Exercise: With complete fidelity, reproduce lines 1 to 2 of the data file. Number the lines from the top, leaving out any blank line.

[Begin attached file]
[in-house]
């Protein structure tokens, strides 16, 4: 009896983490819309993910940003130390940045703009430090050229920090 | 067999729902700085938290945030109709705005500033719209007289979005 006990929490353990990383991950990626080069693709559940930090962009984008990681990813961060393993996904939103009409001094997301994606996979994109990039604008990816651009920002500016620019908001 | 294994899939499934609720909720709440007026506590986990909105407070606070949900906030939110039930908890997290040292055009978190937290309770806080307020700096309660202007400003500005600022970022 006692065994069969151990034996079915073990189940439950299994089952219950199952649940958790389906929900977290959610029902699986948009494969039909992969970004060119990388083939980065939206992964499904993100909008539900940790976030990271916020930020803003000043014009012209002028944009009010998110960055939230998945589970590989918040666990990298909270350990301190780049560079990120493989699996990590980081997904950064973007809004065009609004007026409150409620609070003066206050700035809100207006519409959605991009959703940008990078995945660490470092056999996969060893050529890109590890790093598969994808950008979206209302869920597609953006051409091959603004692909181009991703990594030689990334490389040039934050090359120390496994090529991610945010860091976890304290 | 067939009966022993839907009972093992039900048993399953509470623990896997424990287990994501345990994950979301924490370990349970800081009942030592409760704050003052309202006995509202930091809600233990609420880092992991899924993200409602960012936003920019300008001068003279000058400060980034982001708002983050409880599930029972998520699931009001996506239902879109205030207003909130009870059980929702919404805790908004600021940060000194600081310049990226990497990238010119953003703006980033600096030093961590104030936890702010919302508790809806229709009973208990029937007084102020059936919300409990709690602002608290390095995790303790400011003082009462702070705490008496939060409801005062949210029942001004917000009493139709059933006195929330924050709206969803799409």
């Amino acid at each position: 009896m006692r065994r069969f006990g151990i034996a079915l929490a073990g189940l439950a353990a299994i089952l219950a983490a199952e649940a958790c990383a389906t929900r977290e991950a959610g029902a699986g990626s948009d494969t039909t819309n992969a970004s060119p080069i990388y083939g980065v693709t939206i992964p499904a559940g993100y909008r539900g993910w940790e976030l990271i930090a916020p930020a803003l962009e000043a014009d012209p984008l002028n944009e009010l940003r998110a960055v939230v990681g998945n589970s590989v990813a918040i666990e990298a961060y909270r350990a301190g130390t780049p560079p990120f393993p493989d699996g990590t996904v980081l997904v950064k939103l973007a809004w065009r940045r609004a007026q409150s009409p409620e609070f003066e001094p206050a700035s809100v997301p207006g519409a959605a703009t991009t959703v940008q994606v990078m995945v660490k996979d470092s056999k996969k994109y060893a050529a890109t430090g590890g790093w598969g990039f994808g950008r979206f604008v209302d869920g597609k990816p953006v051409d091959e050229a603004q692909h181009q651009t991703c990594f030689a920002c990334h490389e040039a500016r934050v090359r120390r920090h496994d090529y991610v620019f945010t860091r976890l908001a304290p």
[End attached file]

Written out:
[in-house]
């Protein structure tokens, strides 16, 4: 009896983490819309993910940003130390940045703009430090050229920090 | 067999729902700085938290945030109709705005500033719209007289979005 006990929490353990990383991950990626080069693709559940930090962009984008990681990813961060393993996904939103009409001094997301994606996979994109990039604008990816651009920002500016620019908001 | 294994899939499934609720909720709440007026506590986990909105407070606070949900906030939110039930908890997290040292055009978190937290309770806080307020700096309660202007400003500005600022970022 006692065994069969151990034996079915073990189940439950299994089952219950199952649940958790389906929900977290959610029902699986948009494969039909992969970004060119990388083939980065939206992964499904993100909008539900940790976030990271916020930020803003000043014009012209002028944009009010998110960055939230998945589970590989918040666990990298909270350990301190780049560079990120493989699996990590980081997904950064973007809004065009609004007026409150409620609070003066206050700035809100207006519409959605991009959703940008990078995945660490470092056999996969060893050529890109590890790093598969994808950008979206209302869920597609953006051409091959603004692909181009991703990594030689990334490389040039934050090359120390496994090529991610945010860091976890304290 | 067939009966022993839907009972093992039900048993399953509470623990896997424990287990994501345990994950979301924490370990349970800081009942030592409760704050003052309202006995509202930091809600233990609420880092992991899924993200409602960012936003920019300008001068003279000058400060980034982001708002983050409880599930029972998520699931009001996506239902879109205030207003909130009870059980929702919404805790908004600021940060000194600081310049990226990497990238010119953003703006980033600096030093961590104030936890702010919302508790809806229709009973208990029937007084102020059936919300409990709690602002608290390095995790303790400011003082009462702070705490008496939060409801005062949210029942001004917000009493139709059933006195929330924050709206969803799409």